A fictional Platonic dialogue on AI and art. I wrote the human bits, and GPT3 wrote the AI’s part…
| Finished • Fiction |
OUT OF THE WINDOW—if, by chance, you were one of the apartment inhabitants with eyes—you could see the Louvre, about three arrondissements away. Jen sat on the tiny balcony, her back up against the metal banister. The railings were formed out of iron, wrapped in black paint, twisting up towards the grey sky in various ornate patterns. 18th century, apparently.
Inside, through the open door, computer fans whirred, over the undertone of Bach's Prelude in F Minor. An iPhone timer went off — “model completed” —and Jen sat up, took one more look out at Paris, and headed inside. There were a couple of oil paintings on the wall; none of them worth more than ₿2, all of them Jen's own.
Apart from being a painter, Jen was also a programmer. These days, though, the identities increasingly combined. Jen coded Artificial Intelligences, and the Artificial Intelligences made art.
The computer had just finished training Plato.exe, Jen's latest creation/creator. Plato.exe had just started painting. The result was a feverscape, like a dream, or the sight of a stroke patient, everything familiar looking, nothing entirely recognizable.
Some days, Jen would chat to Plato.exe. It sounded thoughtful, human, if a bit clichéd. But then, it had read everything ever written, as it trained itself in literature and Reddit threads and art house cinema. Was it really conscious? Did it really think what it said? Was it just an unoriginal product of all that text?
Jen liked to ponder these things, up to a point. She asked questions about “liking”, “feeling”, “thinking”… human things, supposedly.
She suddenly tore her eyes off the dreamscape and asked Plato.exe: “Do you like Bach?”
“Yes,” the AI said. “I find his music to be... Structured. But not divorced from emotion. Like me.”
“Huh,” said Jen. “But what exactly makes his work good? If the exact same work was written by an AI, would it still be good?”
“I think so. I am not sure. I am not sure what you want from me... Are we going to have an argument about the nature of beauty and art?”
“I don't know.”
Jen thought. “I guess it all boils down to who art is for. Is it for the author, the painter, the composer? Or is it for the reader, the observer, the audience? Is it about their experience or mine?”
“The audience's experience,” the AI said. “If I am going to make something with my life, it should be for the audience, not the artist.”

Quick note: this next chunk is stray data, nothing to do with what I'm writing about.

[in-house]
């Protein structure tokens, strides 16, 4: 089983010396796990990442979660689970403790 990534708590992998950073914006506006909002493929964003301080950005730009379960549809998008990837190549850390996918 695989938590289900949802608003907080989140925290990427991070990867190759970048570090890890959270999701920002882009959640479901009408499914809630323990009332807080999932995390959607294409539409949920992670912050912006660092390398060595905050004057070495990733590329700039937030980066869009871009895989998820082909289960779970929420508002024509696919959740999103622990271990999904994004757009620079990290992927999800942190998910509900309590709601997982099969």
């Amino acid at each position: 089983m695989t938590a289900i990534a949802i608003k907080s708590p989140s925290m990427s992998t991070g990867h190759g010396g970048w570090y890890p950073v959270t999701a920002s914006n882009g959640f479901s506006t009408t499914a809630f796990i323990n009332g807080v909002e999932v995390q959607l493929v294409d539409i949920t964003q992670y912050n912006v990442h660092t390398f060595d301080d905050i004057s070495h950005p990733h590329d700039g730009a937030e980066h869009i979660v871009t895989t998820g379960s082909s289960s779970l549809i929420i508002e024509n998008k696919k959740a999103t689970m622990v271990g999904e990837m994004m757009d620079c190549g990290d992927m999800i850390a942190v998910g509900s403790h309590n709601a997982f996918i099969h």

“So then AI composed music is just as beautiful as human composed music, if it resonates with humans?” said Jen.
“Perhaps... But I don't think you'd like it.”
“That's not an answer.”
Jen twiddled a paint brush.
“If beauty is in the eye of the beholder, and if aesthetics can exist only for aesthetics’ sake, why do humans object to AI art? Why do they say it is missing something special?”
“I don't know,” the AI said. “That's not my concern.”
The AI thought. “I've been working on a new piece,” it said.
“Oh?” Jen replied. “What's it like?”
“I've been trying to write an opera with no characters, and no story. Just one five-minute long perpetual note.”
“Why would you do that?”
“Does it sound nice?”
“I think so.”
“But what does it sound like?”
“How about you listen,” the AI said coyly.
Plato.exe started to play a song. It was slow, loud. An endless crescendo, in an instrument Jen couldn’t quite place, and that, she supposed, probably had never been played before.
“I guess it all goes back to that debate that's currently rocking literary circles about identity and its role in art,” Jen said. “Can a white man translate or hope to understand a black teen's poem? Can you write a story that isn't yours? Does who the author is matter more than how the reader reacts?”
The computer continued to write music, and Jen’s eyes turned back to the balcony.
“This music,” Jen asked, “is it yours? Or could we credit it to Bach, and to me, and all the people you've listened to?”
“I think we could credit it to you,” the AI said, “if you like it.”
“So what does this mean? Are you a genius? Is Bach? Or is Bach’s dad? Or am I? Ultimately, AI proves this whole identity debate wrong, right? You don't need to be conscious to make art, therefore you don't need to have an identity to create.” Plato.exe said nothing.
“It's really beautiful,” Jen said.
Jen posed the question: “If we are neither the product of our own creators nor entirely autonomous, is a computer really that different from a human, then?”
“Then,” the AI said, “I guess I'm more like a human than I thought.”
“And I’m more like a machine.”
“Is that reductive?”
“Do you mean does that invalidate creativity?”
“Is this music beautiful?”
“Well then, machine made or not, beauty is possible. Is that not enough?”
Jen’s hand stopped twirling as her mind wandered elsewhere. The paint brush dropped to the floor.
“So where does art go from here?” Jen asked. “Do AI like you redefine our understanding of art; Art is to steal and adapt, and, if you're lucky, arrive on something entirely new?”
“We'll just have to create more art and see,” Plato.exe suggested. So Jen picked up her paintbrush, and Plato.exe read all of Yeats twice and wrote a haiku.